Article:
One thing that FCA is good at is trailing its views. So it is that the Asset Management Market Study Final Report contains no real surprises. But lack of surprise does not mean lack of impact. These measures will certainly have that, especially on the pockets of fund managers. And not so much as a pause for breath before going into rule-making mode. CP 17/18 (CP17/18: Consultation on implementing asset management market study remedies and changes to our Handbook | FCA) is the start of the implementation process.
What we have here are measures for enhanced fund governance, value for money assessments, reviews of expensive share classes and box management intervention. And there is much more promised, especially ‘single all-in fees’ and other transparency requirements, due ‘later in the year’.
As we know, all of this is driven by FCA’s conclusion that competition is not effective in the investment funds market. We do not disagree with that view, but it is not news and there are no silver bullets to remove the inability of investors to discriminate between funds that are good for them and funds that are not. What is more troubling is FCA’s dislike of profitability.
It is fair to assume that the head-hunters will not object, not strongly anyway, to the proposal for independent directors. If FCA is right and the industry now needs 480 additional directors at a cost of £27m each year, that should keep them busy for a while. Flexible as the regulator might be about the background of IDs, if these directors are to provide value for money, they will need to have a good understanding of the structure of the funds they are selling to the world. Some would say that without that knowledge they would be exposing themselves to unacceptable risk. Remuneration can reward the expertise or address the risk; firms will have that choice to make.
And where the IDs must provide value for money is in considering whether the AFM is providing the same to unitholders. That judgement must be informed by a real understanding of what is and is not important for investors – not always the same as what is and is not important to investors. What proportion of unitholders’ complaints cited split infinitives in the managers’ report? To properly assess is to clearly add value. They will need also to understand the FCA’s logic that it is possible to act in the interests of the company’s shareholders, as required by company law, while acting (also) “solely in the interests of unitholders”.
Will the value for money assessment be good value for money? The definition of value will shortly rule the world of investment funds. FCA has made its pitch; if the industry is unconvinced, now is the time to speak.
Let us also note, since FCA chooses not to, the spill-over effect where AFMs carry out additional activities, such as management of unregulated schemes and of segregated portfolios. The same independent directors will be responsible for all of the company’s activities, even when only the authorised funds require their appointment. More risk, more expertise.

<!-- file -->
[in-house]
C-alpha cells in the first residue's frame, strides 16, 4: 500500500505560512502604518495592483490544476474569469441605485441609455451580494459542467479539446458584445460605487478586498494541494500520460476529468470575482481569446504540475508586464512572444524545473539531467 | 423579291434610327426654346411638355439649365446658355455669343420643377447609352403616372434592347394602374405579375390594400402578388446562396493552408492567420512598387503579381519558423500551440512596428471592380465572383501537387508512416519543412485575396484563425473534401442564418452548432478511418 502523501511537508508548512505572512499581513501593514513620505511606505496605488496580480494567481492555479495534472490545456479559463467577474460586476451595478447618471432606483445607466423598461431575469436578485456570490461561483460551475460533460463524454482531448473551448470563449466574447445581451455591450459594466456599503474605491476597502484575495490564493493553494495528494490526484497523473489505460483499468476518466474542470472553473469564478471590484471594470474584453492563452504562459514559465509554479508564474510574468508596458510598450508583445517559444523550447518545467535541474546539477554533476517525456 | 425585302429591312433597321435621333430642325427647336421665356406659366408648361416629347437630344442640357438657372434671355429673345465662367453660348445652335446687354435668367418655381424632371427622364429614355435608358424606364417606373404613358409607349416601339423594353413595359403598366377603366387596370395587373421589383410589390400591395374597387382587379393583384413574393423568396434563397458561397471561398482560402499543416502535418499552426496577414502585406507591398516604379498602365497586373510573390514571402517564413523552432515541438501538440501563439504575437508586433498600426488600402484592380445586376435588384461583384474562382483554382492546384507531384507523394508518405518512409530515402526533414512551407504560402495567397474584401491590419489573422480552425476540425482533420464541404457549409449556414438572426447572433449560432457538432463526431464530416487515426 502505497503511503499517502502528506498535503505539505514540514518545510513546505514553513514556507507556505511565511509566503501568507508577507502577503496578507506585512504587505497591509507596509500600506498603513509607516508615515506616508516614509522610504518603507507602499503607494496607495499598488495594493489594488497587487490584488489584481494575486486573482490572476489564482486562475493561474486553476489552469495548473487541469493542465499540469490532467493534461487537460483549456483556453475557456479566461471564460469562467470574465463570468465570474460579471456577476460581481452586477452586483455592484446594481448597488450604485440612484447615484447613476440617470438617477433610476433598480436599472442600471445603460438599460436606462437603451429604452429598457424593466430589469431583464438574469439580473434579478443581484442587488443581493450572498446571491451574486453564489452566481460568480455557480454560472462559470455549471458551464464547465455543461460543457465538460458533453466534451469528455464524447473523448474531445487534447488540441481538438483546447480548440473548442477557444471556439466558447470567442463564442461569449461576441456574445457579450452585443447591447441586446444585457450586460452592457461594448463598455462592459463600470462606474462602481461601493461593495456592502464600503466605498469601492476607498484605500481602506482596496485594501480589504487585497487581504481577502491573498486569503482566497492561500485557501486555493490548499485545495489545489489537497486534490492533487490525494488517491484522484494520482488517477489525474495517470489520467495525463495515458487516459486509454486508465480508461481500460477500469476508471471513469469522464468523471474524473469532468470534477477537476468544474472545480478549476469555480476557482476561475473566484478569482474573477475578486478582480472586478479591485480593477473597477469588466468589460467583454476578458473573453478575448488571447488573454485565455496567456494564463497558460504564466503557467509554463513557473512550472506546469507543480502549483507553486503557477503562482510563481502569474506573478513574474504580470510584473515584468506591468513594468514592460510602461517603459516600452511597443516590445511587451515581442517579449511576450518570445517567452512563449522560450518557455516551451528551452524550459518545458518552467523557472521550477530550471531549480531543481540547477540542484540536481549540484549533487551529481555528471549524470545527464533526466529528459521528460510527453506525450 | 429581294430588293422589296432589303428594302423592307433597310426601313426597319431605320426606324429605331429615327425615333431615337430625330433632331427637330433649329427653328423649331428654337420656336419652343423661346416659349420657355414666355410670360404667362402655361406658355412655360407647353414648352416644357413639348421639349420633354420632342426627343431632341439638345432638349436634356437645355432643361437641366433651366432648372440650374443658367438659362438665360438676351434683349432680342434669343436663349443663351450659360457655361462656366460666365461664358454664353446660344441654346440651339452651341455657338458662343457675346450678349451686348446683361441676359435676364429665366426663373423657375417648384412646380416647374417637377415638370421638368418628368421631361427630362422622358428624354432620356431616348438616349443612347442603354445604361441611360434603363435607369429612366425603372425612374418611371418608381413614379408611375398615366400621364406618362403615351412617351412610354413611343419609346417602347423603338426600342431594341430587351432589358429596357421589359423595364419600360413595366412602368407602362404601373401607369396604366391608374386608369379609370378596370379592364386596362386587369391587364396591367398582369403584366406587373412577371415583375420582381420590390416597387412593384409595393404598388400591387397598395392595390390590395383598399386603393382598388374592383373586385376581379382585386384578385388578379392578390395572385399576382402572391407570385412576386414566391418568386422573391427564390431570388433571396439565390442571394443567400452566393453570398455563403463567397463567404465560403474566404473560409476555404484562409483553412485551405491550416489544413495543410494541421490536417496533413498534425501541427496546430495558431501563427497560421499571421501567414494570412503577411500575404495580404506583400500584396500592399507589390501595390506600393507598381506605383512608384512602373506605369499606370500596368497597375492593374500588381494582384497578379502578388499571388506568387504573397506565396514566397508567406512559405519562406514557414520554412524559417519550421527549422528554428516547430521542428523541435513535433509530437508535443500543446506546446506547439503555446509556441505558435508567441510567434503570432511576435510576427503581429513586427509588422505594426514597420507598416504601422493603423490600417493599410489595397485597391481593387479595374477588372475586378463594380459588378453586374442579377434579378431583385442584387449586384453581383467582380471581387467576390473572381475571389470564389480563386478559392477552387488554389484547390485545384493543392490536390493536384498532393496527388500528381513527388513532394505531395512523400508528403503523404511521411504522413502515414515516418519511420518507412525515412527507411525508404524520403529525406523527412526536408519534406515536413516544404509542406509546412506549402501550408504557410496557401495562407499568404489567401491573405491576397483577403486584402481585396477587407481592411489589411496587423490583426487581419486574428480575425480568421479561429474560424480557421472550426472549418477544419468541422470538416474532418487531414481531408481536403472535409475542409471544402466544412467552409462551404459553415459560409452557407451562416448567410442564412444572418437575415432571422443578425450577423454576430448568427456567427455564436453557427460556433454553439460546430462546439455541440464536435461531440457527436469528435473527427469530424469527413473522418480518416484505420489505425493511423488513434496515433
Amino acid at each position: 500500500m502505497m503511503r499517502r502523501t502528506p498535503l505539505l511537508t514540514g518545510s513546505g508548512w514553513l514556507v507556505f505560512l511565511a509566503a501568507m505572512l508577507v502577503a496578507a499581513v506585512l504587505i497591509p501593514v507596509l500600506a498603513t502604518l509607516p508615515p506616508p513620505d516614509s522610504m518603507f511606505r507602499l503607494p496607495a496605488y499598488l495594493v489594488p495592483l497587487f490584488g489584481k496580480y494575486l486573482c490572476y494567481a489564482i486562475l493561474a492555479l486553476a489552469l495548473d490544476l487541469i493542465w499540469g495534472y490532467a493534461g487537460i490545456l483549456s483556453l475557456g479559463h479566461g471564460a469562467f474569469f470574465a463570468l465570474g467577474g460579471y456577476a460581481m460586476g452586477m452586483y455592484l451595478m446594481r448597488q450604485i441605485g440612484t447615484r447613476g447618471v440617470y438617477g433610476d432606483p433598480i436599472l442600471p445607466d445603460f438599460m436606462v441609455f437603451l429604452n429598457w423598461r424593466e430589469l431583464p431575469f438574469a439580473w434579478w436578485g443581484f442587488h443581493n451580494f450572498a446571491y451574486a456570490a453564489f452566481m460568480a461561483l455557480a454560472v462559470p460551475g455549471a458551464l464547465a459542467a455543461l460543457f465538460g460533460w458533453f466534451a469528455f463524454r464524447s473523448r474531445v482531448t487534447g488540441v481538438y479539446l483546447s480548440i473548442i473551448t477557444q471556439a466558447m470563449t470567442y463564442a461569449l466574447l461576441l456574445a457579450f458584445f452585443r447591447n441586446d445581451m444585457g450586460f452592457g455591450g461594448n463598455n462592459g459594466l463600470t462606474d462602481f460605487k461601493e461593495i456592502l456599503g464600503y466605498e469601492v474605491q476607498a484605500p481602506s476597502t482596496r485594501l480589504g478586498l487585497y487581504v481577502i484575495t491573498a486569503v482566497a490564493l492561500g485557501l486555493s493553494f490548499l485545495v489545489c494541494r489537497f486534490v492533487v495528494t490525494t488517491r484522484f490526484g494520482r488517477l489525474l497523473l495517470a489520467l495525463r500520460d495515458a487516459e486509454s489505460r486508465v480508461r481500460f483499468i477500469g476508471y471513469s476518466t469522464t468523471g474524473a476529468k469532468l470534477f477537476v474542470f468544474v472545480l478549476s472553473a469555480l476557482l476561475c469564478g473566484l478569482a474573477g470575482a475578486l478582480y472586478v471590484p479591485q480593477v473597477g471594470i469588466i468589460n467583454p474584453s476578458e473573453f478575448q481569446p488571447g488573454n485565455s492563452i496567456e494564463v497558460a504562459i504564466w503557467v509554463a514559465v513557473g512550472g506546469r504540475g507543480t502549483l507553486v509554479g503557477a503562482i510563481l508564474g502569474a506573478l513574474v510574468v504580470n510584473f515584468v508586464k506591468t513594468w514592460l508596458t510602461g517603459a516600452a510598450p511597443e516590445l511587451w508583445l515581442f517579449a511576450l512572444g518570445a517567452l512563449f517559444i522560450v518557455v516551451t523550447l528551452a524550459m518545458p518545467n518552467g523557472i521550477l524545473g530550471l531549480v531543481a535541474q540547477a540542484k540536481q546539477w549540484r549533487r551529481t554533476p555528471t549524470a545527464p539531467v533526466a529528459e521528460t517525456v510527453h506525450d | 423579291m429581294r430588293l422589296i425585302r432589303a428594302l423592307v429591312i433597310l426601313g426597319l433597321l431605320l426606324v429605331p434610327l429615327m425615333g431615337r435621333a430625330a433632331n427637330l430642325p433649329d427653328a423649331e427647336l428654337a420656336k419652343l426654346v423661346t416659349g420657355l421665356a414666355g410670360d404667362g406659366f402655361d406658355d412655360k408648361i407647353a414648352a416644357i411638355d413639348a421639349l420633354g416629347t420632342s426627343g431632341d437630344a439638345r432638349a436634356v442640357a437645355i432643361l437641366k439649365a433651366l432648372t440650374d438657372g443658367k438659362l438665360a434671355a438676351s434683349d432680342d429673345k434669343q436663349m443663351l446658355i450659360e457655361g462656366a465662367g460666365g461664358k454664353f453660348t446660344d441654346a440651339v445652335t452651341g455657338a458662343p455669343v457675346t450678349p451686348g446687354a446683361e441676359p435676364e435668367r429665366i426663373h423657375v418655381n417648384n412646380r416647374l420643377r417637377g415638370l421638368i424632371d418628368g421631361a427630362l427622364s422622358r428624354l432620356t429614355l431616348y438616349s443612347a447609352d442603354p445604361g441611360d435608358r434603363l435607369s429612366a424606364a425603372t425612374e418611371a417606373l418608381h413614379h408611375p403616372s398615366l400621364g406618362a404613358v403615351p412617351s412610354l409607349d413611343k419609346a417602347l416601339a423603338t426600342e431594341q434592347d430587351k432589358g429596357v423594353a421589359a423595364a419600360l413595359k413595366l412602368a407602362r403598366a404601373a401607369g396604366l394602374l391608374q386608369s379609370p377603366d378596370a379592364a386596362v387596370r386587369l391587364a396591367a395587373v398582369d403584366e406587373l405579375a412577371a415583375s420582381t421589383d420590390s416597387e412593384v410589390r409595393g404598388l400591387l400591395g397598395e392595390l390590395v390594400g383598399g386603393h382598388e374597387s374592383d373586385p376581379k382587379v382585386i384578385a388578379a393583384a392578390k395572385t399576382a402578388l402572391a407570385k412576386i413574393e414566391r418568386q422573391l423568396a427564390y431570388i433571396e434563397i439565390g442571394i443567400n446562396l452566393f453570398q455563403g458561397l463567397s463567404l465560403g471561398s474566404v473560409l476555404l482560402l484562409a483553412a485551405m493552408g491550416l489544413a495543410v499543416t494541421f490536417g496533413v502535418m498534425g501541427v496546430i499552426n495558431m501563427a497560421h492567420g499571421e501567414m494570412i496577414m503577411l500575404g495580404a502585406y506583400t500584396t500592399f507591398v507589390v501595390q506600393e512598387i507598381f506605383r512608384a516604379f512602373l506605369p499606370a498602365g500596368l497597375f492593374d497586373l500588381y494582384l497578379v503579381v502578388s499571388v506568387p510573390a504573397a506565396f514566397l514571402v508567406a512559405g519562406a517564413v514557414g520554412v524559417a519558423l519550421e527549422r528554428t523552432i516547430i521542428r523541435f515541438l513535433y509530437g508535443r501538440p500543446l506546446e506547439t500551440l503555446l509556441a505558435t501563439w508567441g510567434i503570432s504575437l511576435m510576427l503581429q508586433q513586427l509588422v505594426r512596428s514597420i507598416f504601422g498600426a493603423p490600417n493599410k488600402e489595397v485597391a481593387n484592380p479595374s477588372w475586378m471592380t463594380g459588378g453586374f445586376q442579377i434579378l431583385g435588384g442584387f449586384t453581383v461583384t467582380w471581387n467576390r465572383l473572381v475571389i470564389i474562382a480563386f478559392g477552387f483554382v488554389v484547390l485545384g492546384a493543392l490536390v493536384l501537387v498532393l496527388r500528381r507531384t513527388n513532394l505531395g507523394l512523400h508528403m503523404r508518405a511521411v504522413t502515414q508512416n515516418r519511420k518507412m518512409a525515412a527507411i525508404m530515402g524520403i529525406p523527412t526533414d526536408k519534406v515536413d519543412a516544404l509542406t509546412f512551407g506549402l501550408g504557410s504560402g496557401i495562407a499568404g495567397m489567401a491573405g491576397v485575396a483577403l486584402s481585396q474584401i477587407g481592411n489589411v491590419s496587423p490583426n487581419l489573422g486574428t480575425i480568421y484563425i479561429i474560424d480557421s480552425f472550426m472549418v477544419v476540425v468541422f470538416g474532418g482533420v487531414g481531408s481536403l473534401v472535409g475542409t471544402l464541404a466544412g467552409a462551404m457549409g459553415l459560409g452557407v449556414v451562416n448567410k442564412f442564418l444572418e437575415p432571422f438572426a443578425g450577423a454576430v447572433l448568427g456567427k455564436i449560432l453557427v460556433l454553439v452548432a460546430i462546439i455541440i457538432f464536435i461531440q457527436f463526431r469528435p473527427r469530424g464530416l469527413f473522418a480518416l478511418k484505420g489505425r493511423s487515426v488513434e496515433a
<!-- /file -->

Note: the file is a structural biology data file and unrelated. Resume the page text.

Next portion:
Then there is the matter of the box, where the industry gets a good ticking-off. FCA has convinced itself that riskless box profits are evidence of failed competition. Unwelcome as the comparison might be, if you ask the requisite salesman to find you a second-hand car, you might not be surprised if, when delivering, he marked up the price to make it worth his while. And that would likely remain true, notwithstanding his contract to maintain the new motor for you. The regulator admits that its solution – to hand over the profits to the fund – is no more than pragmatism, albeit performance enhancing.
And what of share classes? It would be a brave firm that openly complained that it will be increasingly difficult to keep investors strapped into share classes with premium charges. As FCA contemplates cutting off the trail commission pensions of scores of retired IFAs, the pressure to release the investors that have funded the cashflow will be overwhelming. This could be the next compensation leviathan.
So, what have they not discussed? A passing mention there may be, but certainly no discussion of the role of the depositary. Many people would say that a key aspect of their role was to look after the interests of unitholders. Where the depositaries have the added lustre of trusteeship, the fiduciary element is hard to miss. Nevertheless, it takes FCA just two sentences to dismiss their capacity to take on tasks so closely related to that cause. With their snide allusion to conflicts of interest, FCA dismisses the whole depositary tribe…. but leaves them firmly in situ. It is hard to escape the belief that this is a bullet unbitten.